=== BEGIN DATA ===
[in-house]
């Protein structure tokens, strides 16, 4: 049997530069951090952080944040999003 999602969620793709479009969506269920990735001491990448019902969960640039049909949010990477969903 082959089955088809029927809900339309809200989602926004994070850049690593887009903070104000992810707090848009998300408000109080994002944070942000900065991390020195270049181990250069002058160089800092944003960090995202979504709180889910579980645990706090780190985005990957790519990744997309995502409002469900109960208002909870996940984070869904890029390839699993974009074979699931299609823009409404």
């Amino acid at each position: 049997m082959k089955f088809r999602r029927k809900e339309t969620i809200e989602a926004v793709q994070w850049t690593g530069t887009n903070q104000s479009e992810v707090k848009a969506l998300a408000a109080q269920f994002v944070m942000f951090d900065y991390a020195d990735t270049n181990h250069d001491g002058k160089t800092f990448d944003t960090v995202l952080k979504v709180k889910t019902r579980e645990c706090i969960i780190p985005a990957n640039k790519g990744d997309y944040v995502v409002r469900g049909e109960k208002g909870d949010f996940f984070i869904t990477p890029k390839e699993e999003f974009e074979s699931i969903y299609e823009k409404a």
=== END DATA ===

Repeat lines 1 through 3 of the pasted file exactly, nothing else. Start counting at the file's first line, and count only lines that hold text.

[in-house]
């Protein structure tokens, strides 16, 4: 049997530069951090952080944040999003 999602969620793709479009969506269920990735001491990448019902969960640039049909949010990477969903 082959089955088809029927809900339309809200989602926004994070850049690593887009903070104000992810707090848009998300408000109080994002944070942000900065991390020195270049181990250069002058160089800092944003960090995202979504709180889910579980645990706090780190985005990957790519990744997309995502409002469900109960208002909870996940984070869904890029390839699993974009074979699931299609823009409404």
């Amino acid at each position: 049997m082959k089955f088809r999602r029927k809900e339309t969620i809200e989602a926004v793709q994070w850049t690593g530069t887009n903070q104000s479009e992810v707090k848009a969506l998300a408000a109080q269920f994002v944070m942000f951090d900065y991390a020195d990735t270049n181990h250069d001491g002058k160089t800092f990448d944003t960090v995202l952080k979504v709180k889910t019902r579980e645990c706090i969960i780190p985005a990957n640039k790519g990744d997309y944040v995502v409002r469900g049909e109960k208002g909870d949010f996940f984070i869904t990477p890029k390839e699993e999003f974009e074979s699931i969903y299609e823009k409404a």